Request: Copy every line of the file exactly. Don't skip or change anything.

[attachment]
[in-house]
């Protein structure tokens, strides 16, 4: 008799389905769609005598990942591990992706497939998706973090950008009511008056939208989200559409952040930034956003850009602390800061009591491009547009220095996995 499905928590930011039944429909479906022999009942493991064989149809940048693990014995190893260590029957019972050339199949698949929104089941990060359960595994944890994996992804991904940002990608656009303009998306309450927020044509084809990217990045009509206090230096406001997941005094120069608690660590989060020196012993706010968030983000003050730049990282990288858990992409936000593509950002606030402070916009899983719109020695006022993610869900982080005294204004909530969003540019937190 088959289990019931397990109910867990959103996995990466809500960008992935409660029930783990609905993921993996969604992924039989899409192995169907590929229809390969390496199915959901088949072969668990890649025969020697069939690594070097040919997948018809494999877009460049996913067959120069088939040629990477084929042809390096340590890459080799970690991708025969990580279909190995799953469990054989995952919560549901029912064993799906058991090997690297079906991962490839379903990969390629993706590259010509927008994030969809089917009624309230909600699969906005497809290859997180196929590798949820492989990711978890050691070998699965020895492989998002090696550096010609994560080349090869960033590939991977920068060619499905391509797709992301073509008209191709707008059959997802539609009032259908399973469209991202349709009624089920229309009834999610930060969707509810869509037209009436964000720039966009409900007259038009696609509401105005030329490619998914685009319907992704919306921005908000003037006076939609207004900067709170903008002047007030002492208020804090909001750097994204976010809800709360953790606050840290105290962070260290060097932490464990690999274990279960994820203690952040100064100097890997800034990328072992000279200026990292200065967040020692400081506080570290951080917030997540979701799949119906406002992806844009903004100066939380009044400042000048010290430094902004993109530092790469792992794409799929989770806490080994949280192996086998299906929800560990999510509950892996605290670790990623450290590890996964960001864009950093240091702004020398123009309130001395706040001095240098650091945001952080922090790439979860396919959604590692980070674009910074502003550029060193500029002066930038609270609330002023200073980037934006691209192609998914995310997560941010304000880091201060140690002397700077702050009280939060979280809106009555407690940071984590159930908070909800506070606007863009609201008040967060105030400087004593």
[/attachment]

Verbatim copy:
[in-house]
């Protein structure tokens, strides 16, 4: 008799389905769609005598990942591990992706497939998706973090950008009511008056939208989200559409952040930034956003850009602390800061009591491009547009220095996995 499905928590930011039944429909479906022999009942493991064989149809940048693990014995190893260590029957019972050339199949698949929104089941990060359960595994944890994996992804991904940002990608656009303009998306309450927020044509084809990217990045009509206090230096406001997941005094120069608690660590989060020196012993706010968030983000003050730049990282990288858990992409936000593509950002606030402070916009899983719109020695006022993610869900982080005294204004909530969003540019937190 088959289990019931397990109910867990959103996995990466809500960008992935409660029930783990609905993921993996969604992924039989899409192995169907590929229809390969390496199915959901088949072969668990890649025969020697069939690594070097040919997948018809494999877009460049996913067959120069088939040629990477084929042809390096340590890459080799970690991708025969990580279909190995799953469990054989995952919560549901029912064993799906058991090997690297079906991962490839379903990969390629993706590259010509927008994030969809089917009624309230909600699969906005497809290859997180196929590798949820492989990711978890050691070998699965020895492989998002090696550096010609994560080349090869960033590939991977920068060619499905391509797709992301073509008209191709707008059959997802539609009032259908399973469209991202349709009624089920229309009834999610930060969707509810869509037209009436964000720039966009409900007259038009696609509401105005030329490619998914685009319907992704919306921005908000003037006076939609207004900067709170903008002047007030002492208020804090909001750097994204976010809800709360953790606050840290105290962070260290060097932490464990690999274990279960994820203690952040100064100097890997800034990328072992000279200026990292200065967040020692400081506080570290951080917030997540979701799949119906406002992806844009903004100066939380009044400042000048010290430094902004993109530092790469792992794409799929989770806490080994949280192996086998299906929800560990999510509950892996605290670790990623450290590890996964960001864009950093240091702004020398123009309130001395706040001095240098650091945001952080922090790439979860396919959604590692980070674009910074502003550029060193500029002066930038609270609330002023200073980037934006691209192609998914995310997560941010304000880091201060140690002397700077702050009280939060979280809106009555407690940071984590159930908070909800506070606007863009609201008040967060105030400087004593």